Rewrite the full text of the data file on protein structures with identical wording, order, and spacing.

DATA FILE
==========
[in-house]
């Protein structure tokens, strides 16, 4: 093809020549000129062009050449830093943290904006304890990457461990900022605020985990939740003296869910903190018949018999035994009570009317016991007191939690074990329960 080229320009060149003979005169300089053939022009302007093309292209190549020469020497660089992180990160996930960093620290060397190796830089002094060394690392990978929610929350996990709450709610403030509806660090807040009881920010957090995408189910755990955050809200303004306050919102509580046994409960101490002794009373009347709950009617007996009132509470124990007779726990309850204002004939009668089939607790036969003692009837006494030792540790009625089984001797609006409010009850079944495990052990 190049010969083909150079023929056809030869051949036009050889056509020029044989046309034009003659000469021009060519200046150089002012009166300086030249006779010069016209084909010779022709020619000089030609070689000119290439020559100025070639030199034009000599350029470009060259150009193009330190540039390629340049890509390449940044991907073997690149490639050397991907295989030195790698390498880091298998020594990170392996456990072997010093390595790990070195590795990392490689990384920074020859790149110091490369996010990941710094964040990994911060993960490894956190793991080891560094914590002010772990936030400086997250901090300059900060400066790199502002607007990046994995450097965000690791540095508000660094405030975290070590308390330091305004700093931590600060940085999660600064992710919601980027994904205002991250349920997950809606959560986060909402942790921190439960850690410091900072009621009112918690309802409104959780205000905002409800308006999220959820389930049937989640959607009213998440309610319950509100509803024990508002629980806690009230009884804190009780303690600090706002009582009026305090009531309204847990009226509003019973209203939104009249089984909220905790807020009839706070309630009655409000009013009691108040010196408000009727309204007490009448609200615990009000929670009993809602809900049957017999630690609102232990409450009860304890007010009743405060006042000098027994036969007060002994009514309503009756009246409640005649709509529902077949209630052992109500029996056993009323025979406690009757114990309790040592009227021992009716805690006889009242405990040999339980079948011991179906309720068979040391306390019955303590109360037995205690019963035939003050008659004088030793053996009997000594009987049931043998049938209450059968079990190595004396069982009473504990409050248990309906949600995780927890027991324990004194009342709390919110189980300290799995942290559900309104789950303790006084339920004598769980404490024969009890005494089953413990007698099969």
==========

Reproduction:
[in-house]
């Protein structure tokens, strides 16, 4: 093809020549000129062009050449830093943290904006304890990457461990900022605020985990939740003296869910903190018949018999035994009570009317016991007191939690074990329960 080229320009060149003979005169300089053939022009302007093309292209190549020469020497660089992180990160996930960093620290060397190796830089002094060394690392990978929610929350996990709450709610403030509806660090807040009881920010957090995408189910755990955050809200303004306050919102509580046994409960101490002794009373009347709950009617007996009132509470124990007779726990309850204002004939009668089939607790036969003692009837006494030792540790009625089984001797609006409010009850079944495990052990 190049010969083909150079023929056809030869051949036009050889056509020029044989046309034009003659000469021009060519200046150089002012009166300086030249006779010069016209084909010779022709020619000089030609070689000119290439020559100025070639030199034009000599350029470009060259150009193009330190540039390629340049890509390449940044991907073997690149490639050397991907295989030195790698390498880091298998020594990170392996456990072997010093390595790990070195590795990392490689990384920074020859790149110091490369996010990941710094964040990994911060993960490894956190793991080891560094914590002010772990936030400086997250901090300059900060400066790199502002607007990046994995450097965000690791540095508000660094405030975290070590308390330091305004700093931590600060940085999660600064992710919601980027994904205002991250349920997950809606959560986060909402942790921190439960850690410091900072009621009112918690309802409104959780205000905002409800308006999220959820389930049937989640959607009213998440309610319950509100509803024990508002629980806690009230009884804190009780303690600090706002009582009026305090009531309204847990009226509003019973209203939104009249089984909220905790807020009839706070309630009655409000009013009691108040010196408000009727309204007490009448609200615990009000929670009993809602809900049957017999630690609102232990409450009860304890007010009743405060006042000098027994036969007060002994009514309503009756009246409640005649709509529902077949209630052992109500029996056993009323025979406690009757114990309790040592009227021992009716805690006889009242405990040999339980079948011991179906309720068979040391306390019955303590109360037995205690019963035939003050008659004088030793053996009997000594009987049931043998049938209450059968079990190595004396069982009473504990409050248990309906949600995780927890027991324990004194009342709390919110189980300290799995942290559900309104789950303790006084339920004598769980404490024969009890005494089953413990007698099969």